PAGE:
26th March  –  Thursday in the 4th Week of Lent

Nain

Today, in the Extraordinary Form of the Mass, the Gospel is the story of the Widow of Nain.

Jesus went to a city called Nain, and his disciples and a great crowd went with him.  As he drew near to the gate of the city, behold, a man who had died was being carried out, the only son of his mother, and she was a widow; and a large crowd from the city was with her.   And when the Lord saw her, he had compassion on her and said to her, “Do not weep.”  And he came and touched the bier, and the bearers stood still. And he said, “Young man, I say to you, arise.”  And the dead man sat up, and began to speak. And he gave him to his mother.  Fear seized them all; and they glorified God, saying, “A great prophet has arisen among us!” and “God has visited his people!”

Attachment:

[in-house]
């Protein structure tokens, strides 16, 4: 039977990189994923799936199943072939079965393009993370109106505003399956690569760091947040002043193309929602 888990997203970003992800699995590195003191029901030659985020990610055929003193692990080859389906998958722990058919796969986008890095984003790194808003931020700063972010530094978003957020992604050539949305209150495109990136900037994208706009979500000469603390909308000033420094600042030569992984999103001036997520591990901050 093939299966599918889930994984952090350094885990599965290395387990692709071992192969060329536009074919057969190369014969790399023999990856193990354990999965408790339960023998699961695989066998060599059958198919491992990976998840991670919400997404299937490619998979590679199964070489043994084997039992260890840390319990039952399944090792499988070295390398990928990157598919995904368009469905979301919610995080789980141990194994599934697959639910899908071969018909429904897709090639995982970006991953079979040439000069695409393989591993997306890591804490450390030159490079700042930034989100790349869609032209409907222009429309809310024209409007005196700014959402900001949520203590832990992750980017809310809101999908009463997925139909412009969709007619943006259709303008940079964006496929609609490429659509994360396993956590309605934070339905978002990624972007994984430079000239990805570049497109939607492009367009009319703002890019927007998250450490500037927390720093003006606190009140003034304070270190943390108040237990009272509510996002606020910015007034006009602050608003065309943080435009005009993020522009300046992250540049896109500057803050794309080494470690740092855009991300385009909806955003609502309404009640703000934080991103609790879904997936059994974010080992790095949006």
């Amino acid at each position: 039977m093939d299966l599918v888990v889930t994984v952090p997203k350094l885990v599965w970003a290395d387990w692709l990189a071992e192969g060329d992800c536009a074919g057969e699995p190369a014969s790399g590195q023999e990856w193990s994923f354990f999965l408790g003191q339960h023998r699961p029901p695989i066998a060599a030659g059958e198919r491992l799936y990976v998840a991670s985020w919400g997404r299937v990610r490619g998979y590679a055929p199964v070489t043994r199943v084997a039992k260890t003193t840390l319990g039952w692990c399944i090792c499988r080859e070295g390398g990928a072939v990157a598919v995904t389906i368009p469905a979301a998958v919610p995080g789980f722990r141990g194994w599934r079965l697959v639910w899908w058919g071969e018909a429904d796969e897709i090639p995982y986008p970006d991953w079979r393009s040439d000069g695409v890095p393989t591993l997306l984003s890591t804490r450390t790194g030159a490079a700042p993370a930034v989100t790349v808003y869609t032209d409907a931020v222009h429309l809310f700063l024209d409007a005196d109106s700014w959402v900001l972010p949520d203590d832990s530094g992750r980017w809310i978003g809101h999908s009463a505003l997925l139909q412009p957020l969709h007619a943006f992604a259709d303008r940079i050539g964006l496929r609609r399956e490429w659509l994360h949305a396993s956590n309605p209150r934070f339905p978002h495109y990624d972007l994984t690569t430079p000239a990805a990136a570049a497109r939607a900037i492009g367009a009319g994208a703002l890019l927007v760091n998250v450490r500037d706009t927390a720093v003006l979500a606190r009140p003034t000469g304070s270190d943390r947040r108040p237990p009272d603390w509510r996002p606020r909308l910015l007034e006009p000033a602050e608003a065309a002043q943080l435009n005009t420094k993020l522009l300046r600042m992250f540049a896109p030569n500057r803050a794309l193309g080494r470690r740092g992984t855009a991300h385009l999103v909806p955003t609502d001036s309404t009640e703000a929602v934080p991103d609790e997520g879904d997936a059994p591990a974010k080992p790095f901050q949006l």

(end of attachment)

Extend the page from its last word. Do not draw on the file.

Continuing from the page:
St Ambrose teaches us that only Christ can set us free from the tomb of our sins, if we will listen to the Word of God.   If our own tears of penitence cannot wash us clean, then Holy Mother Church, weeping tears of intercession for her children will avail for us.
Holy Mary, Mother of the Church, pray for us.

Grant, Almighty God, that our earthly affections being weakened by fasting, so we may the more easily attain to heavenly things.   Amen.

The Personal Ordinariate of Our Lady of Walsingham